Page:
Multiple Sclerosis An Overview by Orange County Neurosurgical Institute - Multiple Sclerosis: An Overview

Multiple Sclerosis: An Overview

August 20, 2015 admin
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Multiple sclerosis (MS) is a disease caused by the immune system attacking myelin, a protective covering over the nerves. This disrupts important communication that is needed between the brain and the rest of the body. Over time, the nerves may deteriorate completely.

The exact cause of multiple sclerosis is unknown. It is considered an autoimmune disease. There are some factors that increase a patient’s risk of developing it—for example, individuals between the ages of 15 and 60 years are more likely to have it. Women are twice as likely to develop the disease as men. Caucasians and those with a family history of multiple sclerosis are also at an increased risk.

Symptoms

The symptoms of multiple sclerosis vary between each patient because it depends on the damage done to the nerves and which nerves are affected. For example, some patients with multiple sclerosis are unable to walk at all while others experience no trouble with walking.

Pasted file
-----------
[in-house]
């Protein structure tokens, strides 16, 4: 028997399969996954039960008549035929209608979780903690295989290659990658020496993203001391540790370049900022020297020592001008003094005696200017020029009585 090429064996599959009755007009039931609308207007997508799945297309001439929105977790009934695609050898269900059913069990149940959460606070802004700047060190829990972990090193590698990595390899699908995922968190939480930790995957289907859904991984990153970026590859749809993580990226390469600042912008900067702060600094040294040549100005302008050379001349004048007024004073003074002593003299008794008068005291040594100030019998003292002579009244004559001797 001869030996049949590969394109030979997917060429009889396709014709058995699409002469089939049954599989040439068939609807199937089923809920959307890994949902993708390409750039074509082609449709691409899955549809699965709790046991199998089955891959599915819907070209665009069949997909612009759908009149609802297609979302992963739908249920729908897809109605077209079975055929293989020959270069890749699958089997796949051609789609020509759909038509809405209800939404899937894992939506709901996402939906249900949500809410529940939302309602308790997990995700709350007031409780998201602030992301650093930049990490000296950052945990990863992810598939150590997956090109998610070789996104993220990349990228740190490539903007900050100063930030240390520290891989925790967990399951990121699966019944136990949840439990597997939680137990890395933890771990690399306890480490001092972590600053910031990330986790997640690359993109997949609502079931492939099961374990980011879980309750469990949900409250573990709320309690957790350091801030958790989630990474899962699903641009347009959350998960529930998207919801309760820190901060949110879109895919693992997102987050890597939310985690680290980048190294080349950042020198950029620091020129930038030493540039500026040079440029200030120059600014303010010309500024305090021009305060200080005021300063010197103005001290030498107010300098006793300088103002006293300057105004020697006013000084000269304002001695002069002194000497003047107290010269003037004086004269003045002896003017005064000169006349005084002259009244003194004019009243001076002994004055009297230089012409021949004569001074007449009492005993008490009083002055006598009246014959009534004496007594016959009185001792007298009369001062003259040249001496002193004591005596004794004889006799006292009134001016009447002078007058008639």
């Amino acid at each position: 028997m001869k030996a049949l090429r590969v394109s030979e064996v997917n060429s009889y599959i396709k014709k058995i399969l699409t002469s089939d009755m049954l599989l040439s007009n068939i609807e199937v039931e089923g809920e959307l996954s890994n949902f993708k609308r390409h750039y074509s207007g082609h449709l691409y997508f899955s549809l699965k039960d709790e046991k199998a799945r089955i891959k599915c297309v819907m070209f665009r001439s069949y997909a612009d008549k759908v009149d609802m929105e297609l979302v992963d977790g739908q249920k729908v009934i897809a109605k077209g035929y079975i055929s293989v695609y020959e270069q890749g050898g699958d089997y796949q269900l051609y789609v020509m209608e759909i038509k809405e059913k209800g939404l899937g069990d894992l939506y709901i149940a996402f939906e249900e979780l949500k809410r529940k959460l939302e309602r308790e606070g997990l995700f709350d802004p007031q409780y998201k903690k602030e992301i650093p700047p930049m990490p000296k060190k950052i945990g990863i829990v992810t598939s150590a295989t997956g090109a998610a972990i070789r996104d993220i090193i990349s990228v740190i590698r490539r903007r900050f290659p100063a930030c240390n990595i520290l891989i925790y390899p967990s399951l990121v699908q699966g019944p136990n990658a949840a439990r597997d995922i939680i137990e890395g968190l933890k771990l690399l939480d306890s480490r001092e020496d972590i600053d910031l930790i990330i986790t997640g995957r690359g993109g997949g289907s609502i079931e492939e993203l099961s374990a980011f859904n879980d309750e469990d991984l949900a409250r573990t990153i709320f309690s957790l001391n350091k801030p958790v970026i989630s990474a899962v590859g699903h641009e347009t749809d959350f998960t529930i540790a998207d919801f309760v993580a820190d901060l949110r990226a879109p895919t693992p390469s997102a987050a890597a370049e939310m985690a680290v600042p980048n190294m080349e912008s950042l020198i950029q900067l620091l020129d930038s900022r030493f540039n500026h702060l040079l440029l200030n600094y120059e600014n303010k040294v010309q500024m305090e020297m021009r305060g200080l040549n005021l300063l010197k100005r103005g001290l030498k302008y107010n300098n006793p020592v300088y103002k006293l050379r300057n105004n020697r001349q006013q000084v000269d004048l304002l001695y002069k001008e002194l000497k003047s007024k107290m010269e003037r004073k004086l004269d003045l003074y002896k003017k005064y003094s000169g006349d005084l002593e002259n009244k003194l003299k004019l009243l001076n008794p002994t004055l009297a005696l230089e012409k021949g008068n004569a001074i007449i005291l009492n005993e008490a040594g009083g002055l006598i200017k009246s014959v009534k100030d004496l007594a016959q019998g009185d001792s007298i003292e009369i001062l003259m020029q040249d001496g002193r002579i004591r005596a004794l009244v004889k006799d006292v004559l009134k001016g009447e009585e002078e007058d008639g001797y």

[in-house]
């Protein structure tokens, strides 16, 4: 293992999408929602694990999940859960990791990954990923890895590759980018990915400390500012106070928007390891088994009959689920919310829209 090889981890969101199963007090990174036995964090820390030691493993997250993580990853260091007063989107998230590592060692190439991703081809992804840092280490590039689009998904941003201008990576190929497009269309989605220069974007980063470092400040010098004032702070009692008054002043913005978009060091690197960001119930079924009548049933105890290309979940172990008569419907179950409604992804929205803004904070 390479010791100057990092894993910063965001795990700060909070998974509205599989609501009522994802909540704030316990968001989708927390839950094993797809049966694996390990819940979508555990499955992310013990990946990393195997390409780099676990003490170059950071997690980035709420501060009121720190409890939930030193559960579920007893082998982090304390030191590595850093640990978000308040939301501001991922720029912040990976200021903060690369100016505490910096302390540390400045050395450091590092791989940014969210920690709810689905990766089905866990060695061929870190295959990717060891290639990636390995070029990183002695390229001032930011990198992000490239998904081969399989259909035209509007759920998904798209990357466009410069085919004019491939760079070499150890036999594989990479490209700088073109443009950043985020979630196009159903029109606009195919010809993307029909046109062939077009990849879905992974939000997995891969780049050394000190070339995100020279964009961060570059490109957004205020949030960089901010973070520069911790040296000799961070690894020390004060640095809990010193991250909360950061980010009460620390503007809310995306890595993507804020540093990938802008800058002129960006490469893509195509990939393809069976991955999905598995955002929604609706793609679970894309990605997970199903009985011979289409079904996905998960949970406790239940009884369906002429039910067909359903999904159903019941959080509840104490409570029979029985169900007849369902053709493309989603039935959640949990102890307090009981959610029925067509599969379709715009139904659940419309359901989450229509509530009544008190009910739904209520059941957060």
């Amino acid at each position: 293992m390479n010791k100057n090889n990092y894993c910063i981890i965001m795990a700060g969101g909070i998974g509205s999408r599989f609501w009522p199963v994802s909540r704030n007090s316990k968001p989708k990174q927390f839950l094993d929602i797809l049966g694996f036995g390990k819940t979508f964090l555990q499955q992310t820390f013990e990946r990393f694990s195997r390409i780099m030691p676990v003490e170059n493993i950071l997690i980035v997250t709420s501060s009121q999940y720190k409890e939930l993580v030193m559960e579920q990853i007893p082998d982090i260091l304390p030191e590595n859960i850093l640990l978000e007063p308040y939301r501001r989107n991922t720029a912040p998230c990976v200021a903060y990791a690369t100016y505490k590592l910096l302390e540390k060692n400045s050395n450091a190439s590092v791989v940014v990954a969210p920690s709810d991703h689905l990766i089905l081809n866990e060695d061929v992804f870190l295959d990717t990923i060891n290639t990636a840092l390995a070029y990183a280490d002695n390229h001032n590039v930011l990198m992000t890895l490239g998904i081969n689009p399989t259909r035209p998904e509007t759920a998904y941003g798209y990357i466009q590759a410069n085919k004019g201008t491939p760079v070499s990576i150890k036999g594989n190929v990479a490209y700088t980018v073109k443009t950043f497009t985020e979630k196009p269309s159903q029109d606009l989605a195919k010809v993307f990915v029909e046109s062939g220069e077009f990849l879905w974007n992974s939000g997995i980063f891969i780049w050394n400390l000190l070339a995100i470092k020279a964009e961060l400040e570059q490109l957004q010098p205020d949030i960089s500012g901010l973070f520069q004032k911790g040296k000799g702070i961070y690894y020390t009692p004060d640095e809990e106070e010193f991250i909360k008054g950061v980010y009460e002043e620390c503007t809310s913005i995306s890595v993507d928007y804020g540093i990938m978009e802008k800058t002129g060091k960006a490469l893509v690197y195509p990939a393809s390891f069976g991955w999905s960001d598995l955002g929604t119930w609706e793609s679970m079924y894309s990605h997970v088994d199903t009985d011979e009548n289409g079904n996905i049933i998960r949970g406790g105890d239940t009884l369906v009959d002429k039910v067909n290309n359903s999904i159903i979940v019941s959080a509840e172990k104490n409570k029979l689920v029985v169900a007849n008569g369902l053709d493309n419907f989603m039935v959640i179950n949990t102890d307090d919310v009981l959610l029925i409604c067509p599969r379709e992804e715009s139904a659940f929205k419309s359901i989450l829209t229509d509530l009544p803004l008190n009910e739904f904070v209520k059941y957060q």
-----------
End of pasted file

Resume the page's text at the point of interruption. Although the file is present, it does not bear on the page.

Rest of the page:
Symptoms of multiple sclerosis can include: double vision, vision loss, tingling, weakness and numbness in limbs, tremors, fatigue, dizziness, slurred speech, and bladder and bowel problems. Some patients also experience muscle stiffness and mental changes, such as depression.

It is common for patients with multiple sclerosis to have new symptoms that develop and then partially improve, followed by a remission period where there are no new symptoms for a while. There is no specific test for multiple sclerosis, but your doctor might rule out other conditions using methods such as a blood test, MRI, or spinal tap.

Treatment

Unfortunately, there is no cure for multiple sclerosis. There are ways to manage symptoms and slow down the progression of the disease. Your doctor might prescribe corticosteroids to reduce inflammation of the nerves or other medications to block the immune system’s attack on myelin, reduce frequency of relapses, relax muscles, or manage fatigue. Your doctor might also suggest physical therapy to help you learn how to better perform daily tasks.

Your neurologist may also recommend that you get a lot of rest and also exercise regularly in order to improve your strength and balance. It can also be beneficial to find stress relieving techniques that work for you, such as yoga or meditation, and to find support among loved ones for dealing with the chronic disease.

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